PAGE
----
Famous ceramist G Reghu’s new exhibition features sculptures inspired by rural life

A mentor to the late Gandhian architect Laurie Baker and his doctor wife Elizabeth Chandy Baker, the Kerala-born artist G Reghu is a name to be reckoned with. The 63-year-old artist is known for his ceramic and terracotta work, which draws inspiration from tribal and rural life.

Today, Bengaluru-based Reghu presents a new Recent Works exhibition at Sumukha Gallery. All ceramic sculptures capture the slow life of rural India. Exhibits include figurines depicting scenes such as a group of authors sitting in their armchairs with their writing paraphernalia spread around them, a young girl relaxing with a cat in her lap, and men reclining on a mat taking a nap.

“In terms of subjects, I have always explored village life. But I have never followed a theme or chosen to give a title to any of my exhibitions because I want people to observe my work and draw their own ideas,” explains the artist. The distinction of these works of art is Reghu’s incorporation of a mixture of Dravidian and African characteristics into the figurines. Prominent noses, bulging eyes, thick lips and large ears give these works a notable singularity. Each sculpture is fired at 1,280 degrees centigrade in a wood-fired kiln in his workshop located on Kanakpura Road.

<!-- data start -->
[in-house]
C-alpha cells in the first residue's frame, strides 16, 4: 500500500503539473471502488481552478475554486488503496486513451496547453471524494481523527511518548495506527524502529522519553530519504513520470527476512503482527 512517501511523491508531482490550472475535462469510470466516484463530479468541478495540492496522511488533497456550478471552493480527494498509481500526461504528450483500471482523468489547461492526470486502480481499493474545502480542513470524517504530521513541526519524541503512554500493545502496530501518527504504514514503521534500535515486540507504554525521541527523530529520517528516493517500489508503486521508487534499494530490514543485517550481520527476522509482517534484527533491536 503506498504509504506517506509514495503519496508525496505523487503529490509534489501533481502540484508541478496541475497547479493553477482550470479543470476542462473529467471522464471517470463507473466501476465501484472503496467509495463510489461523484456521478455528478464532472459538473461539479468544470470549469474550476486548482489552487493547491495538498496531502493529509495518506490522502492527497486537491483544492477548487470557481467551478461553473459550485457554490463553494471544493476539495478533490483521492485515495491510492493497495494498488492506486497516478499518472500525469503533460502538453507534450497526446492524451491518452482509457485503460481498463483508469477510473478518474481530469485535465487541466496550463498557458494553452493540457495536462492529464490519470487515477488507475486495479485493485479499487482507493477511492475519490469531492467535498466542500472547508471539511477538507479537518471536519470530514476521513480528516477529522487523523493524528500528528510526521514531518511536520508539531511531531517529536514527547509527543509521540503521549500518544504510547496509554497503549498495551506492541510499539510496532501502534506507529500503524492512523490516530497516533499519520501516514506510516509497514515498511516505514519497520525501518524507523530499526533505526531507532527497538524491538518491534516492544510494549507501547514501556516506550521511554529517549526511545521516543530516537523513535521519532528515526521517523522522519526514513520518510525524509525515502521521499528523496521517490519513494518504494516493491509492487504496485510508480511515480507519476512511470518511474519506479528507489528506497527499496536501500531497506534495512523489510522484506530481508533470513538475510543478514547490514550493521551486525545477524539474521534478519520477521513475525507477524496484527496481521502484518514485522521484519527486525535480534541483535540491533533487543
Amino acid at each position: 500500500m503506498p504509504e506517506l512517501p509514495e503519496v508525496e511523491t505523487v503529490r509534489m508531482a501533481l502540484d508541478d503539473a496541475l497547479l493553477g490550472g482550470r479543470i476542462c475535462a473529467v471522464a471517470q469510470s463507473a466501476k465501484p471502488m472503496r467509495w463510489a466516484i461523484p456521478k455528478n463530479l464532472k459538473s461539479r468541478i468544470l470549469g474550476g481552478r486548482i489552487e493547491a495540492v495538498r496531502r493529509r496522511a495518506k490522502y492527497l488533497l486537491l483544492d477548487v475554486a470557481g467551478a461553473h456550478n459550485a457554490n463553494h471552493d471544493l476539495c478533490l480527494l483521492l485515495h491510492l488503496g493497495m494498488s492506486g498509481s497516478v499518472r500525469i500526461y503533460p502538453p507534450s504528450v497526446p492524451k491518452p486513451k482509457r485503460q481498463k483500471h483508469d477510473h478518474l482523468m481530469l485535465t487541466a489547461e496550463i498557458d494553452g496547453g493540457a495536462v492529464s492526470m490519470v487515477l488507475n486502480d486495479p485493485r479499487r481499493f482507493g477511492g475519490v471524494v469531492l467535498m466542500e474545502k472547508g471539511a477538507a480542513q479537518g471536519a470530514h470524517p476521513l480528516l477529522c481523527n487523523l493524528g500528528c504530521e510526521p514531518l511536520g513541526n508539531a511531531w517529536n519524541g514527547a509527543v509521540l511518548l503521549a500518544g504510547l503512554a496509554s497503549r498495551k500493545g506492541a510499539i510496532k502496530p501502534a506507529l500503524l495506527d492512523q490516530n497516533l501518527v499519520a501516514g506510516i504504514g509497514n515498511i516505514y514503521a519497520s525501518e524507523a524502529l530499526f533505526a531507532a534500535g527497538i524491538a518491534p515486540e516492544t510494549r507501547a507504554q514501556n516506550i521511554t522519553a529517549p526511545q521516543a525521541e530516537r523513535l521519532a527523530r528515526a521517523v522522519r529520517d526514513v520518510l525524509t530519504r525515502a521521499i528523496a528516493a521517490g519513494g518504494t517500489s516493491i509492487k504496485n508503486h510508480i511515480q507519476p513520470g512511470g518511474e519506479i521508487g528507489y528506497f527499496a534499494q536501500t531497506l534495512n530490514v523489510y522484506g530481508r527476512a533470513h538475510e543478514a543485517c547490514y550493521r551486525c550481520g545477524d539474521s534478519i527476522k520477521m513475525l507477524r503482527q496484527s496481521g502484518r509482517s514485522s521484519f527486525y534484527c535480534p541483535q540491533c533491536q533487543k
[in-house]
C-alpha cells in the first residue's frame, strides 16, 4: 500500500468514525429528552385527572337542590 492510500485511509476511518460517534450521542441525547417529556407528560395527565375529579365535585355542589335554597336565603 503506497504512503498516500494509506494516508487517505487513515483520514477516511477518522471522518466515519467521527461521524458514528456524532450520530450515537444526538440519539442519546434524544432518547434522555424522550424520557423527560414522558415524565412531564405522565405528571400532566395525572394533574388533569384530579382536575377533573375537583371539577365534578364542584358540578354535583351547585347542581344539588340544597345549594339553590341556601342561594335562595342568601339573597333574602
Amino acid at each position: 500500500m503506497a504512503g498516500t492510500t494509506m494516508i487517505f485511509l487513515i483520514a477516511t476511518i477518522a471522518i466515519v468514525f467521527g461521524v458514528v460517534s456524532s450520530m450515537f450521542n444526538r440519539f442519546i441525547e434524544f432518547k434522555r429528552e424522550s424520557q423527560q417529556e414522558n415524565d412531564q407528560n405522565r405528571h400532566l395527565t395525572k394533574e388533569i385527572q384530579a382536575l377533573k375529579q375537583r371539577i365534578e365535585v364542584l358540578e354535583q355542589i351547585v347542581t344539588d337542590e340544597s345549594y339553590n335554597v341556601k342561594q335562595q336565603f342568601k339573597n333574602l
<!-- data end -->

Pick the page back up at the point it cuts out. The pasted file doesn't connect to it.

His sculptures also include figures of animals and birds. “Anything related to nature — be it a cat, a dog, a cow or a crow — finds its place in my works. I don’t like the color too much so most of them are in earth tones. I used splashes of color only on smaller figures,” he explains. The sculptural groups that have been curated are quite evocative and can transport you to a different time or place.

“In the villages, families and animals all lived together and that’s what I try to capture. Also, during the confinement, I spent days working in my studio and all my ideas are expressed through these exhibitions, but the exhibition of two men lying on the carpet represents me when I was tired and I wanted to relax,” Reghu signs with a smile.

Until July 16. At the Sumukha Gallery, Wilson Garden.